or the world has told us we’re lacking in some way,
if we don’t think we can go on because we are weary,
if we have come to believe that we have nothing to give.
Jesus still finds something to work with in us.
As a world, as a country,
we are going through a rough patch right now,
a time when it seems like there is not enough all around us,
whether it is medical equipment,
support for families or even normalcy
and it is frustrating and disheartening
and Jesus is with us.
Jesus hears us when we cry to him.
When we pour out our pain and suffering
Jesus hears us and has compassion for us,
and then takes what little we have left
and uses it to change the world,
even if it is just our small piece of the world,
and the kingdom of God comes near.
Jesus will gladly take the scraps we bring to him
and turn them into new life,
that’s what he does
but we shouldn’t be surprised
when Jesus turns it back around on us
saying “you give them something to eat”
because in Christ, we are more than enough.
And Jesus will take us
And turn us into abundant life. Amen
8th Sunday after Pentecost
1 Kings 3:5-12
Matthew 13:31-33, 44-52
Dear fellow ministers of the gospel of Jesus Christ,
grace and peace to you from the one who intercedes for us. Amen
“Have you understood all this?” Jesus asks the disciples
“Yes” They answer
Do you really understand?
You understand how the kingdom of God
is like a mustard seed, and yeast,
like a treasure hidden in a field
and a merchant in search of fine pearls,
like a net cast into the sea that caught all kinds of fish that were then sorted.
“Have you understood all this?”
Some how I doubt it,
at text study this week
the other pastors and I got a kick out of this yes,
it reminded us of the “yes” we get at the end of a particularly confusing confirmation class
where the kids are tired and just want to go home.
So you understand the mystery of the sacraments?
Or maybe it’s like one of those user agreements,
where all this fine print legalese is presented
and at the end it asks you to sign that you have read and understood the document,
and you sign your name “yes”
because otherwise you don’t get to use whatever service is on offer,
yes I get it, just let me use your app.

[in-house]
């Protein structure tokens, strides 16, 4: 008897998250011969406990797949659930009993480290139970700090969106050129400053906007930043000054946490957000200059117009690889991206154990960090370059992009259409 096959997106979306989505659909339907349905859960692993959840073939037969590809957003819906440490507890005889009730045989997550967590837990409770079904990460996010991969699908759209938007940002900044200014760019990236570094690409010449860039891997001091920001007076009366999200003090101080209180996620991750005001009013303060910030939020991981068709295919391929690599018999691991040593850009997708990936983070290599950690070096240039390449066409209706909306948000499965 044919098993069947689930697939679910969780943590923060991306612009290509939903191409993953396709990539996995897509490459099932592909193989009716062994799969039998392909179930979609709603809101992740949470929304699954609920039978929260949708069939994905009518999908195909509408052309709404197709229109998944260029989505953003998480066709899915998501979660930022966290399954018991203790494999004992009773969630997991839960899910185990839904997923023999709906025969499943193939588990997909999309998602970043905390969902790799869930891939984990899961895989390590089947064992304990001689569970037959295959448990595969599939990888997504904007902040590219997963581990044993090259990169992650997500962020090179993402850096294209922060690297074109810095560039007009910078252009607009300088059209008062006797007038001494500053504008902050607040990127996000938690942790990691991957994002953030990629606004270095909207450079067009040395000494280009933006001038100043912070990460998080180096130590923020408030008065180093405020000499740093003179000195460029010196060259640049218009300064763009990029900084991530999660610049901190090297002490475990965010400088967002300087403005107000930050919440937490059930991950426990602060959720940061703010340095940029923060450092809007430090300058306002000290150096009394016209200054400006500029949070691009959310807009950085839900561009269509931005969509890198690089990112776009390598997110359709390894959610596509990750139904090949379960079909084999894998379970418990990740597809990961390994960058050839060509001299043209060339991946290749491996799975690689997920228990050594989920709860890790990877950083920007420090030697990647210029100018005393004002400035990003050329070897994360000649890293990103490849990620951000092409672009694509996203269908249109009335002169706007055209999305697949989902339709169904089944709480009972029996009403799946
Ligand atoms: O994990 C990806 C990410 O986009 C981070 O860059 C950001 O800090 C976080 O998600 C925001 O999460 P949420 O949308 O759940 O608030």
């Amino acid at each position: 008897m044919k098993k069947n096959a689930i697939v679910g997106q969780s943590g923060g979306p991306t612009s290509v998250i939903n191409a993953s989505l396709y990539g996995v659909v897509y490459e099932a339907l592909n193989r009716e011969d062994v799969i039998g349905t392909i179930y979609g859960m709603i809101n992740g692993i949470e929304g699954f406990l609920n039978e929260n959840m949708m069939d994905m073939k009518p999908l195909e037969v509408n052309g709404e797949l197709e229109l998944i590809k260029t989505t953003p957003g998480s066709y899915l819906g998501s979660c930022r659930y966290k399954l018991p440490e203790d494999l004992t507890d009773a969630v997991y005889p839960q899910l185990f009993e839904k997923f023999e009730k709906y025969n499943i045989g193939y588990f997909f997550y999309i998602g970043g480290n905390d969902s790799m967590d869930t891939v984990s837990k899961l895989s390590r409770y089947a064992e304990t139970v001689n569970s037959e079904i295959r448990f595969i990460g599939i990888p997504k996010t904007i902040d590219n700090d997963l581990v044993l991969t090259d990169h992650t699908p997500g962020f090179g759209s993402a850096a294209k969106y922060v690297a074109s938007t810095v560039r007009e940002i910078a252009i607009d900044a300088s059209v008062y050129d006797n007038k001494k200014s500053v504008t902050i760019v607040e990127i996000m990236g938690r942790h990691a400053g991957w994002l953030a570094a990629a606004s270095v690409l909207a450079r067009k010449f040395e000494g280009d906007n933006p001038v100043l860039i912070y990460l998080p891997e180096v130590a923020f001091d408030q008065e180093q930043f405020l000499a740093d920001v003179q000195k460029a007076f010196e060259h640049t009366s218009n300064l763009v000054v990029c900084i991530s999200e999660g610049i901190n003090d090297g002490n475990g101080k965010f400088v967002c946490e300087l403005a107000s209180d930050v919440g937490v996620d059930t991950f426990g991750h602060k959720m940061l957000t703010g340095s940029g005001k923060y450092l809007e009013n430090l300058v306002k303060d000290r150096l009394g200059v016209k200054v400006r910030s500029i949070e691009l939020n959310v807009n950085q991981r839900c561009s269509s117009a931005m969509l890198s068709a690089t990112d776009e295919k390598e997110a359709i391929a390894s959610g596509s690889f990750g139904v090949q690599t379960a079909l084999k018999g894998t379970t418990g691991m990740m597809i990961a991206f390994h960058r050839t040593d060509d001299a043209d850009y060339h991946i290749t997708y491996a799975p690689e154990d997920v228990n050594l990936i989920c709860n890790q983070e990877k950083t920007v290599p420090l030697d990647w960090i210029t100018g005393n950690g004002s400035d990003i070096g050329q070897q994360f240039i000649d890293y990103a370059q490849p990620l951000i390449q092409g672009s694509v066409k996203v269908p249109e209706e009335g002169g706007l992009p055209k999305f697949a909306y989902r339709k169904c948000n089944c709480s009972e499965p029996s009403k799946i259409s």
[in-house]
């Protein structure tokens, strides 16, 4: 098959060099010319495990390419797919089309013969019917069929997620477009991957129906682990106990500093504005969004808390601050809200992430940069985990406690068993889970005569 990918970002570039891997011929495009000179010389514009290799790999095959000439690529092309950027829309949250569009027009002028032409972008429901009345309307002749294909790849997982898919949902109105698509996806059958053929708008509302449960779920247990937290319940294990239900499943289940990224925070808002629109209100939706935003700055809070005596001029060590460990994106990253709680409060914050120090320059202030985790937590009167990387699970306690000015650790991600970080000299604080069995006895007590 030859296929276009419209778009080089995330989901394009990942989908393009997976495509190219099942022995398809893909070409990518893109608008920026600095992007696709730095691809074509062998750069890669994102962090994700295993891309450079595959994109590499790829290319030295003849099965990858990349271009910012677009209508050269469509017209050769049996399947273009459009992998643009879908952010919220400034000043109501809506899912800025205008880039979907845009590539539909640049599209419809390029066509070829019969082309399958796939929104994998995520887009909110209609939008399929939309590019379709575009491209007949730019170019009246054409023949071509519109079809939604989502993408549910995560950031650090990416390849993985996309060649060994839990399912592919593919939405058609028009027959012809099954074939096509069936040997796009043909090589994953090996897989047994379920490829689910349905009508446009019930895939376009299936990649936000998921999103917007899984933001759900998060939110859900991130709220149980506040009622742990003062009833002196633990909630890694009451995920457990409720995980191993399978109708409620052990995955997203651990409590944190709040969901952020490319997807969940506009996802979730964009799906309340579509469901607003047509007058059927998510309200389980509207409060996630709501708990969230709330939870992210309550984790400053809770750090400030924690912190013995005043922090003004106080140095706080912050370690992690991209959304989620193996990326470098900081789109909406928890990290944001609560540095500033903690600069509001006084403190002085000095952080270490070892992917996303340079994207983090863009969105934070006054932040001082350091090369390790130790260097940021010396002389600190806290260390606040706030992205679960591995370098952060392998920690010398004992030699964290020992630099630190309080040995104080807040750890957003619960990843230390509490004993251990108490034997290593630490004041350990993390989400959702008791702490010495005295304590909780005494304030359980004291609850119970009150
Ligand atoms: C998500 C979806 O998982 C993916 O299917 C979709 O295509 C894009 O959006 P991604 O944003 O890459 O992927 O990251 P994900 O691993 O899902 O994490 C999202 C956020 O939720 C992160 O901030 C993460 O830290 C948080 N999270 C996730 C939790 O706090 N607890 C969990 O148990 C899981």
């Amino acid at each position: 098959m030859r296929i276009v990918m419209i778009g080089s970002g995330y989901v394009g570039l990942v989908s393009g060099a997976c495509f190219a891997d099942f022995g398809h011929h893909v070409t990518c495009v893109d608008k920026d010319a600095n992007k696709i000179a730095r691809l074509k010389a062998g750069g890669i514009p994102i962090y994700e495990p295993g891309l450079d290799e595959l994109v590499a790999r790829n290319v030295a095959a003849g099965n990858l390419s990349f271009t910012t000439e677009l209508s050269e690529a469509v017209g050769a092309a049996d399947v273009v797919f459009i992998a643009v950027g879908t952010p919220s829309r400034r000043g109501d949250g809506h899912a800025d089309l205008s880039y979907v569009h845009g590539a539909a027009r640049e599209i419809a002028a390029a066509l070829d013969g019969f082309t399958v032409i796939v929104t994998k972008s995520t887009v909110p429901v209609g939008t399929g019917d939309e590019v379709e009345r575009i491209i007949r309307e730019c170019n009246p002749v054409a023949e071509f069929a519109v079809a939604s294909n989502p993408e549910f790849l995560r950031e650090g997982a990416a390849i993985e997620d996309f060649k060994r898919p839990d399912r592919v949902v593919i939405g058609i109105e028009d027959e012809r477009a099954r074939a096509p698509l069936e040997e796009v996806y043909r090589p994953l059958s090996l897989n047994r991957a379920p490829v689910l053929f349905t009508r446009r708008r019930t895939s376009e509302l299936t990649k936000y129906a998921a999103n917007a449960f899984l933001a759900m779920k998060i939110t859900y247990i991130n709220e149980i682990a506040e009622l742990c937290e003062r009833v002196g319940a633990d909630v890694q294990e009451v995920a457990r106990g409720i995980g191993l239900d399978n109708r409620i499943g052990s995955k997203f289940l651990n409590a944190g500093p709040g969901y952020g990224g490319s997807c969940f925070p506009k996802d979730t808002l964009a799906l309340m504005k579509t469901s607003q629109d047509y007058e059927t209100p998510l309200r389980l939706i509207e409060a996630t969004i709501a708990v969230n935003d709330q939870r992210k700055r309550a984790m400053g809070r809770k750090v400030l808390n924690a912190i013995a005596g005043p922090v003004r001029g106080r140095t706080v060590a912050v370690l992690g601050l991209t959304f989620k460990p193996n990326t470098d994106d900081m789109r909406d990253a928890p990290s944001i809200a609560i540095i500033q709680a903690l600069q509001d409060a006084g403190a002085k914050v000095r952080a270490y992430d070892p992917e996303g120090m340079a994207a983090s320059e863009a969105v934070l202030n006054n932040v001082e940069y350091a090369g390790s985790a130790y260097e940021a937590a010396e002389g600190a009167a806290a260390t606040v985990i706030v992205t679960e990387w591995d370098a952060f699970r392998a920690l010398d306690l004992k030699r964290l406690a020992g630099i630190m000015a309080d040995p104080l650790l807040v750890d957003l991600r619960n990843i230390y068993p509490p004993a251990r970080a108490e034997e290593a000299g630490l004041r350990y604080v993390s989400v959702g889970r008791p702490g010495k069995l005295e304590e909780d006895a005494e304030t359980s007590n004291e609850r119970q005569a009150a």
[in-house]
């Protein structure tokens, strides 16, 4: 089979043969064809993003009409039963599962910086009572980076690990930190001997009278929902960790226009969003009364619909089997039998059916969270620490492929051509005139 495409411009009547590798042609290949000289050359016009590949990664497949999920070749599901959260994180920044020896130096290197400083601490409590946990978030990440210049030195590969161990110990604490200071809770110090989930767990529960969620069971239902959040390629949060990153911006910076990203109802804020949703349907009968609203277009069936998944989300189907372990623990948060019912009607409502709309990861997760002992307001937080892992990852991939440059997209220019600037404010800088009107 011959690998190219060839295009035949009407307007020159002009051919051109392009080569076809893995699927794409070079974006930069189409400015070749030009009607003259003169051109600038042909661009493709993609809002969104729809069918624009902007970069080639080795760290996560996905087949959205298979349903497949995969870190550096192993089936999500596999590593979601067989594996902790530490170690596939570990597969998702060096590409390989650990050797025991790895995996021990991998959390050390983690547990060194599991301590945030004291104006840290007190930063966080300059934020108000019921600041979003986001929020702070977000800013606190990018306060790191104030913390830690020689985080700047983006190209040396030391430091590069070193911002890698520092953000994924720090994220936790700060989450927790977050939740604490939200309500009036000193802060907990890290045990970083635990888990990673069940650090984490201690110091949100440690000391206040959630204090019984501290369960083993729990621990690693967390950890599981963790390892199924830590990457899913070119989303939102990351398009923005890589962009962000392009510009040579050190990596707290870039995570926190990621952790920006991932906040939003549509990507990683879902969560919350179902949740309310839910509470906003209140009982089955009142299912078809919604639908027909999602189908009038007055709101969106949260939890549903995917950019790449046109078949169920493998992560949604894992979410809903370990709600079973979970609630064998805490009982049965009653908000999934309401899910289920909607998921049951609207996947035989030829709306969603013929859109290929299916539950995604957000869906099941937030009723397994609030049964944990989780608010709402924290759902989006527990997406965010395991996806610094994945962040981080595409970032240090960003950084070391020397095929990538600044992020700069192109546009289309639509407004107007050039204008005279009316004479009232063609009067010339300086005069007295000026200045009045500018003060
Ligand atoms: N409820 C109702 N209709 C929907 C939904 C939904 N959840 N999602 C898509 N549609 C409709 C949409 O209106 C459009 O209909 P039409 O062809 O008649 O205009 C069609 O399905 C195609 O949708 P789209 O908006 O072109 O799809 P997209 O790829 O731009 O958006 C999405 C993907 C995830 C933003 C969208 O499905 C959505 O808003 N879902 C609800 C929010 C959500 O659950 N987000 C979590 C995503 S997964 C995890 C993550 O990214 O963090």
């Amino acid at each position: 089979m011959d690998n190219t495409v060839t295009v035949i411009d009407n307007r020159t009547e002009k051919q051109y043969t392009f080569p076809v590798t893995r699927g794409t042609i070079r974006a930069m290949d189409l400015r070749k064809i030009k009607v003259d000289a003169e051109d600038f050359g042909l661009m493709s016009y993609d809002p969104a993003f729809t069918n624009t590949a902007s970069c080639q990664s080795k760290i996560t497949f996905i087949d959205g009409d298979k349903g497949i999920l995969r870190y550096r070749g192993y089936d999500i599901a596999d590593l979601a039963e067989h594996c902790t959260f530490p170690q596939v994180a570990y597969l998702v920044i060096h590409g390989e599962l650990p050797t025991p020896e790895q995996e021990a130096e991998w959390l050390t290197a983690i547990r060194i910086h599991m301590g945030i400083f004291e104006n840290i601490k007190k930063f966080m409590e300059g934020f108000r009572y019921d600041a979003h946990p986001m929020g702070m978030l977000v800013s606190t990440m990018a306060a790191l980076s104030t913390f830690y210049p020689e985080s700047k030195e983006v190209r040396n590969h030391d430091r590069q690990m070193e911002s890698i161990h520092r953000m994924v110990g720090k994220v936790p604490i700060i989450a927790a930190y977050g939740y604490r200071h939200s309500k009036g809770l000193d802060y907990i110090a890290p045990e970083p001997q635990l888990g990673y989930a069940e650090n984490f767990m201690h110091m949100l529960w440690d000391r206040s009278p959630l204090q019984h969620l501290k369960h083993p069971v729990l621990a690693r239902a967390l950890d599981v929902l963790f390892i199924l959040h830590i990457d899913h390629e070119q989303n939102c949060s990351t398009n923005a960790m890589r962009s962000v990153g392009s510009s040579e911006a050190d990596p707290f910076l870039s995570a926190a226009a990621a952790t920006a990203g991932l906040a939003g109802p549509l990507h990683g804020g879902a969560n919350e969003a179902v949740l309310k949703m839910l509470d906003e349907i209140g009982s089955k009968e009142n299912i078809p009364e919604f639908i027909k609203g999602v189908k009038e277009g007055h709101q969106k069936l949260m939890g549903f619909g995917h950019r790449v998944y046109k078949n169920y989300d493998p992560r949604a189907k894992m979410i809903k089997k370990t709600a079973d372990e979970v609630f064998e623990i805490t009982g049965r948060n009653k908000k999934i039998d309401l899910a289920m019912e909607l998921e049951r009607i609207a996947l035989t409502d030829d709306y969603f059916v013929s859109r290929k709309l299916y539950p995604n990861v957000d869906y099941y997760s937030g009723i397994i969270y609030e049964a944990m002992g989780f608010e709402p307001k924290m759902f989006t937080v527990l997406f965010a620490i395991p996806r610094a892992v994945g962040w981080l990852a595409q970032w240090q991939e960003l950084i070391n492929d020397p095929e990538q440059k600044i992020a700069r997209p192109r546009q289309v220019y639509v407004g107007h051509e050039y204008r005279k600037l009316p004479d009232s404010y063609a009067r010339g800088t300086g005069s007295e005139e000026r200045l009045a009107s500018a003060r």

But then there are other times,
the more serious times,
like the time at the doctor’s office
where you haven’t heard a word the doctor has said after “diagnosis”
because your heart has dropped and your tongue gone numb
“do you understand all of this?” they ask,
and you nod your head “yes”
There are a lot of things we agree to,
to move life forward,
that we simply do not understand.
And of course a good confirmation teacher
knows the mystery of the sacraments
will never be taught in one session,
or even understood in a lifetime,
and a compassionate doctor
knows that their patient didn’t hear anything after diagnosis
and so will provide literature and other sessions for explanation.
The user agreements,
that one I think we’re just stuck with,
but the point being that it seems like our automatic response
to the question ‘do you understand?’ is ‘yes’
and it takes conscious effort and humility to answer ‘no’
to admit that we lack understanding,
or that we’re in over our heads,
but when we do, life opens up.
We saw this with Solomon in our first reading.
God comes to Solomon in a dream and offers him, anything,
and Solomon who has just been made King after his father David,
realizes that this offer is being made
because David and God had such a good relationship,
and that he’s only King because of that relationship and the goodness of God.
So Solomon responds “O Lord my God, you have made your servant king in place of my father David, although I am only a little child; I do not know how to go out or come in. And your servant is in the midst of the people whom you have chosen...Give your servant therefore an understanding mind to govern your people, able to discern between good and evil; for who can govern your people?”
He’s already got the job,
but he is brave enough to admit just how little he knows
and so when he is offered literally anything by God,
he asks for wisdom to better serve God in leading the people of God.
And God is pleased by this selflessness,
God realizes that Solomon could have easily asked for a long life
or riches or victory in battle
but instead he asks for wisdom to better serve God,
so God gives him a wise and discerning mind.
It struck me that this passage,
where Solomon admits how little he knows
and asks for understanding
to be able to discern between good and evil,
has been, I think is
the prayer of anyone in leadership faced with making decisions these days.
I know it’s been my prayer,
and I suspect the prayer of those on school boards,
superintendents and principles, elected officials and coaches.
O God, give us understanding to discern good from evil,
we need some help as we make our way through this unknown territory.
the Israelites were in an unknown territory,
both literally in their wandering and in their freedom
after God led them out of Egypt.
They didn’t know where they were
and they didn’t understand how to live in freedom.
So God provided for them,
manna and quail for food,